While searching for daughter, Va. girl’s parents work to help others
Three months and three days.
That’s how long it has been since Gil and Dan Harrington’s life changed. On Oct. 17, their daughter Morgan, 20, went missing outside a Metallica Concert in Charlottesville.
My colleague Anna Uhls and I spoke with the Roanoke couple today when they visited The Post as part of a two-day trip to the District. They had meetings lined up on Capitol Hill with Virginia Sen. Mark Warner and Rep. Tom Perriello; they had already seen Sen. Jim Webb.
It was all part of their campaign to keep the search for Morgan going. “It is a hellish path to be on,” Dan Harrington said.
Morgan, a Virginia Tech junior, was excited the afternoon she headed to the University of Virginia’s John Paul Jones Arena with friends. At one point, however, the willowy blonde ended up outside the arena and couldn’t get back in. She talked to a friend by cellphone, saying she’d get home on her own.
She never returned.
Gil and Dan and their son, Alex, have been looking and praying ever since. The couple held hands nearly the whole time we talked, comforting each other. Gil explained that each day they face each other and wonder what more they can do to bring Morgan home.
“This has been our life,” she said. “We don’t want to take time to have fun. Time before Morgan was taken and time after is profoundly different.”
Dan, an associate dean at the Virginia Tech Carilion School of Medicine, has gone back to work. But he said he is often overwhelmed with thoughts of his daughter.
The couple said they are urging lawmakers to make sure the Virginia State Police have the resources they need to keep the investigation alive. But they are also in town to advocate for other families with missing loved ones: The Harringtons are asking lawmakers to reauthorize Kristen’s Act, which creates a national database to search for missing adults.
The 2002 law was named for Kristen Modafferi, an 18-year-old Charlotte, N.C., woman who vanished in June 1997. U.S. Rep. Sue Myrick (N.C.) explained in a press release that the National Center for Missing and Exploited Children couldn’t help the search because Modafferi was an adult.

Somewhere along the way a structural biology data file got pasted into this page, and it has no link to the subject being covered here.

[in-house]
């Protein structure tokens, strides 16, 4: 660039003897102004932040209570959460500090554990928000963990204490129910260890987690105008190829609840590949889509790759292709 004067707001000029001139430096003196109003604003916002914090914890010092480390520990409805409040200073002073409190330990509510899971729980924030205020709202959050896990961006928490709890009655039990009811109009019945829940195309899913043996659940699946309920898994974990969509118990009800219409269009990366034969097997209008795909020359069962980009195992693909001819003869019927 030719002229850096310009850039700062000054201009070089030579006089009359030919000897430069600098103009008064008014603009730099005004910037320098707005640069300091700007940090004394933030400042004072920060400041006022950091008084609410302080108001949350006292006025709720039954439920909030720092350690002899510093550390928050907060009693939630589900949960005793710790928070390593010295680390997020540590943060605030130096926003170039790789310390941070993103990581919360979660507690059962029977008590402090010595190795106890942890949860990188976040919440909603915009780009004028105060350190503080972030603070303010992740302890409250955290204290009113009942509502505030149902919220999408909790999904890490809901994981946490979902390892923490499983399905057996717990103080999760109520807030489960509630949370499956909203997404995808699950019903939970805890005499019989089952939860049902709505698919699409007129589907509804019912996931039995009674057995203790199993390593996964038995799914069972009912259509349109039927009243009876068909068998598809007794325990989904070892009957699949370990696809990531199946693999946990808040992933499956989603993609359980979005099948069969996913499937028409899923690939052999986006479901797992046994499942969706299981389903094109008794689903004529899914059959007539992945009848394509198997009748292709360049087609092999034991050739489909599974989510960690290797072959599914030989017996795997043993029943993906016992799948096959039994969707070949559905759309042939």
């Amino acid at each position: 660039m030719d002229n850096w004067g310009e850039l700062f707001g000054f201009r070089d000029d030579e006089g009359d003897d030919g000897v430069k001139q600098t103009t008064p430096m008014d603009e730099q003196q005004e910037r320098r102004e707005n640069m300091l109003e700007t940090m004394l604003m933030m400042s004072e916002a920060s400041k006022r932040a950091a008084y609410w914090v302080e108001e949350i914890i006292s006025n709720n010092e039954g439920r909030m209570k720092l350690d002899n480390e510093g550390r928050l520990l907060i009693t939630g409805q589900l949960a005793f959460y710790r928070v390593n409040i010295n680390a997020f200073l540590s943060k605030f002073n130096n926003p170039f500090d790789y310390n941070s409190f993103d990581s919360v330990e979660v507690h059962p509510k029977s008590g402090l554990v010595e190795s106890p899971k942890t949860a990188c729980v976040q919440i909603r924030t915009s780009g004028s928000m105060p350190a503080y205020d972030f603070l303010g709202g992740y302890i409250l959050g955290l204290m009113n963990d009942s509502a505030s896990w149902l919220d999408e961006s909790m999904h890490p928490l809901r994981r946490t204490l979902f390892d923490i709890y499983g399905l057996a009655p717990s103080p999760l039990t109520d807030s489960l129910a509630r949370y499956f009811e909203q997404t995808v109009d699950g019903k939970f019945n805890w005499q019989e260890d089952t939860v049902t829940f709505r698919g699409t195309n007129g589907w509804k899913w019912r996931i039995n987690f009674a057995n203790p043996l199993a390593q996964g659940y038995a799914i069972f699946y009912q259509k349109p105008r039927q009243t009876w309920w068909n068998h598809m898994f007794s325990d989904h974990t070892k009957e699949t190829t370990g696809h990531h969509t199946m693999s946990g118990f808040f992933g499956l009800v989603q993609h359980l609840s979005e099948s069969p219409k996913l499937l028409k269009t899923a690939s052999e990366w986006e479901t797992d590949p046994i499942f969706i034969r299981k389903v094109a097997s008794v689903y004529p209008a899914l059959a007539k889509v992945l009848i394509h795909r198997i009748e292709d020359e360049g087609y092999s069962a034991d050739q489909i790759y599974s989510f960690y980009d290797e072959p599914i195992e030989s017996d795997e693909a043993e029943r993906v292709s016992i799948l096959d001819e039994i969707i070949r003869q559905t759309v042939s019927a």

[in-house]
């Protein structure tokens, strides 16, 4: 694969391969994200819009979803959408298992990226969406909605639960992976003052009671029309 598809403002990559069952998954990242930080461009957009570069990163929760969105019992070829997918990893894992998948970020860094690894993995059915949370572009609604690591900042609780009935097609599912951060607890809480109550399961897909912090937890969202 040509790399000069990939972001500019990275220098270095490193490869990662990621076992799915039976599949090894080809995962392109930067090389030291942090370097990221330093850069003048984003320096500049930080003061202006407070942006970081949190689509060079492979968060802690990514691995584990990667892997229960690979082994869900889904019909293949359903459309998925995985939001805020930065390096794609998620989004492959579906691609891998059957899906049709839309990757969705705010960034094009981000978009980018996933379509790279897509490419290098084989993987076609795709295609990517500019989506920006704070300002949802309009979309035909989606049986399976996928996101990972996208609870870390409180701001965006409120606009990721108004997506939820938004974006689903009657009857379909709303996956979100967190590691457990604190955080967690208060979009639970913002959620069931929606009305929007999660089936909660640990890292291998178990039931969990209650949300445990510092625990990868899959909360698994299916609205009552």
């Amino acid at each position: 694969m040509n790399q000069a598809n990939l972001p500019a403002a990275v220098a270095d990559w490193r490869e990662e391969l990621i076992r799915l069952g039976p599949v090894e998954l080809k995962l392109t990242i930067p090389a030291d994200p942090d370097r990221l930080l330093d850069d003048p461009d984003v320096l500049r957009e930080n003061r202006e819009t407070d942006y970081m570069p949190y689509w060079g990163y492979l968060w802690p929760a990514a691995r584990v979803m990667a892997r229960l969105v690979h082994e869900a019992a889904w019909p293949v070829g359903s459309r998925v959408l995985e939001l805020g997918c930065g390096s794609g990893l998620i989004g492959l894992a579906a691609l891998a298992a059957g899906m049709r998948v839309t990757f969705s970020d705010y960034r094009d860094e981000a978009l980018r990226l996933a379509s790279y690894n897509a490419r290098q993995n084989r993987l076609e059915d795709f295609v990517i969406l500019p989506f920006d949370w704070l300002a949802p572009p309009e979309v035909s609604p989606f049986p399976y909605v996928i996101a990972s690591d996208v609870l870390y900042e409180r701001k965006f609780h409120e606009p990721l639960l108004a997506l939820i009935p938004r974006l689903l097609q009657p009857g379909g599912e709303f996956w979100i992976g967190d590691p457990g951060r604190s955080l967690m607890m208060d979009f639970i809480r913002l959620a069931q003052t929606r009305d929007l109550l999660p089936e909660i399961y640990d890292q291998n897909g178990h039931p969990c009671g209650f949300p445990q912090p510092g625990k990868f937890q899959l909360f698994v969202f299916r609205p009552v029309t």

The House voted to reauthorize the law in February, and it’s pending before the Senate.
For the Harringtons, the search for Morgan continues. They’ve set up a web page to update their progress. A group of women who call themselves Morgan’s Warriors check out possible sightings. The non-profit CUE Center for Missing Persons in Wilmington, N.C., is planning to re-scour the area where Morgan was last spotted.
There is a $150,000 reward for her safe return or information that leads to those responsible. Dan and Gil are convinced someone has information that can help the police.
“This is a very big secret to keep for this long,” Gil said. “People have girlfriends, people have work associates. People talk.”
“If you know someone who has had a behavior change in the past three months, call the tip line,” Dan urged. It may not mean that person did anything wrong, but police can check it out, he said.
Family images of Morgan Harrington. (Anna Uhls/Post)
Morgan, an education major who said she wanted to be a teacher, was last seen on Copley Bridge near the arena. The Harringtons go there often to visit a shrine to their daughter. People leave cards and messages for Morgan. The Harringtons visited around Christmas, leaving a wreath atop a snow bank.
“Every day we look at each other and say ‘Can we do this anymore?’” Gil said. “We say we can’t quit on Morgan.’”
Virginia State Police ask that anyone with information about Morgan Harrington call the tip line at 434-352-3467 or e-mail them.